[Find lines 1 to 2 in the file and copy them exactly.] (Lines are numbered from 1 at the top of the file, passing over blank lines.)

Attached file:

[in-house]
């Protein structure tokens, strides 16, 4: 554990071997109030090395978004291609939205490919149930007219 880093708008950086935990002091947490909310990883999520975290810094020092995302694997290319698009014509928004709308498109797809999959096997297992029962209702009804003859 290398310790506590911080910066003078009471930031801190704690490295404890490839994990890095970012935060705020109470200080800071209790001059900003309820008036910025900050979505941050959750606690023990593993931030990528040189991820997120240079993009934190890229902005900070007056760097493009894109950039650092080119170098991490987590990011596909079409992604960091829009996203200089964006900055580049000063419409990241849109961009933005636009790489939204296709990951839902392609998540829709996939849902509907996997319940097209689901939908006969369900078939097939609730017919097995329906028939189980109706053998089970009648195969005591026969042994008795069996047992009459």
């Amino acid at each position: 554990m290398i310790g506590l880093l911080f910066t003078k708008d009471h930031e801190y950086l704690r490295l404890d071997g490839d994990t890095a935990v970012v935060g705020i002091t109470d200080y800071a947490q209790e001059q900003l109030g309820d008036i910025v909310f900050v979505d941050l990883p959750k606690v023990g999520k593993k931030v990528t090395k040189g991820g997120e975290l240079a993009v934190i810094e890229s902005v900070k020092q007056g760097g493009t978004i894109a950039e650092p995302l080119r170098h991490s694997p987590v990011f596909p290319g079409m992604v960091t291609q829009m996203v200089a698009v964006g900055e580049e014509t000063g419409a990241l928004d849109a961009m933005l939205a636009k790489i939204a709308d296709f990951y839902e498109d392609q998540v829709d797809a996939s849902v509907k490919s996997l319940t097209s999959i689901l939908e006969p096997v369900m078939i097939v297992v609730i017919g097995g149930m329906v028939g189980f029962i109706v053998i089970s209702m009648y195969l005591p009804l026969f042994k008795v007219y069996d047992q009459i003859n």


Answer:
[in-house]
């Protein structure tokens, strides 16, 4: 554990071997109030090395978004291609939205490919149930007219 880093708008950086935990002091947490909310990883999520975290810094020092995302694997290319698009014509928004709308498109797809999959096997297992029962209702009804003859 290398310790506590911080910066003078009471930031801190704690490295404890490839994990890095970012935060705020109470200080800071209790001059900003309820008036910025900050979505941050959750606690023990593993931030990528040189991820997120240079993009934190890229902005900070007056760097493009894109950039650092080119170098991490987590990011596909079409992604960091829009996203200089964006900055580049000063419409990241849109961009933005636009790489939204296709990951839902392609998540829709996939849902509907996997319940097209689901939908006969369900078939097939609730017919097995329906028939189980109706053998089970009648195969005591026969042994008795069996047992009459």